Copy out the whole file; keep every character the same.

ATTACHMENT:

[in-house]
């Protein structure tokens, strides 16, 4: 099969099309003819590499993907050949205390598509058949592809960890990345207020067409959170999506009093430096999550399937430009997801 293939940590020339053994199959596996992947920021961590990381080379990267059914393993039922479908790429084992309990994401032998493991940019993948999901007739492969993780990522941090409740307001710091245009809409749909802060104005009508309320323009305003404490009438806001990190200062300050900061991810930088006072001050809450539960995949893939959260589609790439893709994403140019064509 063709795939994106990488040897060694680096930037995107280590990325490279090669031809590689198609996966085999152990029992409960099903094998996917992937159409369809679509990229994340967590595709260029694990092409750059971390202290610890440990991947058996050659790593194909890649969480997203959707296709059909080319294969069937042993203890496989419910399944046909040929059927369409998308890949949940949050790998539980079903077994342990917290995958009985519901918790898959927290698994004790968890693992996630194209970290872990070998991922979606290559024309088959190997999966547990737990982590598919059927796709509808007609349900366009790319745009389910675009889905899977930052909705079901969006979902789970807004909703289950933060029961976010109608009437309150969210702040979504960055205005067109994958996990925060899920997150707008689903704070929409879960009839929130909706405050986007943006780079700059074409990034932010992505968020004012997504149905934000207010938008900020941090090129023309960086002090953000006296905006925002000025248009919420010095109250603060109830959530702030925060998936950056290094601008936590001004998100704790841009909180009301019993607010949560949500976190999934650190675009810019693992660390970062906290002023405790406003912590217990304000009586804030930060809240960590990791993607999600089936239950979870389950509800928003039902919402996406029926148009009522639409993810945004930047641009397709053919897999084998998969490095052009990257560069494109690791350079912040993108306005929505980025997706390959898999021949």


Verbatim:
[in-house]
């Protein structure tokens, strides 16, 4: 099969099309003819590499993907050949205390598509058949592809960890990345207020067409959170999506009093430096999550399937430009997801 293939940590020339053994199959596996992947920021961590990381080379990267059914393993039922479908790429084992309990994401032998493991940019993948999901007739492969993780990522941090409740307001710091245009809409749909802060104005009508309320323009305003404490009438806001990190200062300050900061991810930088006072001050809450539960995949893939959260589609790439893709994403140019064509 063709795939994106990488040897060694680096930037995107280590990325490279090669031809590689198609996966085999152990029992409960099903094998996917992937159409369809679509990229994340967590595709260029694990092409750059971390202290610890440990991947058996050659790593194909890649969480997203959707296709059909080319294969069937042993203890496989419910399944046909040929059927369409998308890949949940949050790998539980079903077994342990917290995958009985519901918790898959927290698994004790968890693992996630194209970290872990070998991922979606290559024309088959190997999966547990737990982590598919059927796709509808007609349900366009790319745009389910675009889905899977930052909705079901969006979902789970807004909703289950933060029961976010109608009437309150969210702040979504960055205005067109994958996990925060899920997150707008689903704070929409879960009839929130909706405050986007943006780079700059074409990034932010992505968020004012997504149905934000207010938008900020941090090129023309960086002090953000006296905006925002000025248009919420010095109250603060109830959530702030925060998936950056290094601008936590001004998100704790841009909180009301019993607010949560949500976190999934650190675009810019693992660390970062906290002023405790406003912590217990304000009586804030930060809240960590990791993607999600089936239950979870389950509800928003039902919402996406029926148009009522639409993810945004930047641009397709053919897999084998998969490095052009990257560069494109690791350079912040993108306005929505980025997706390959898999021949």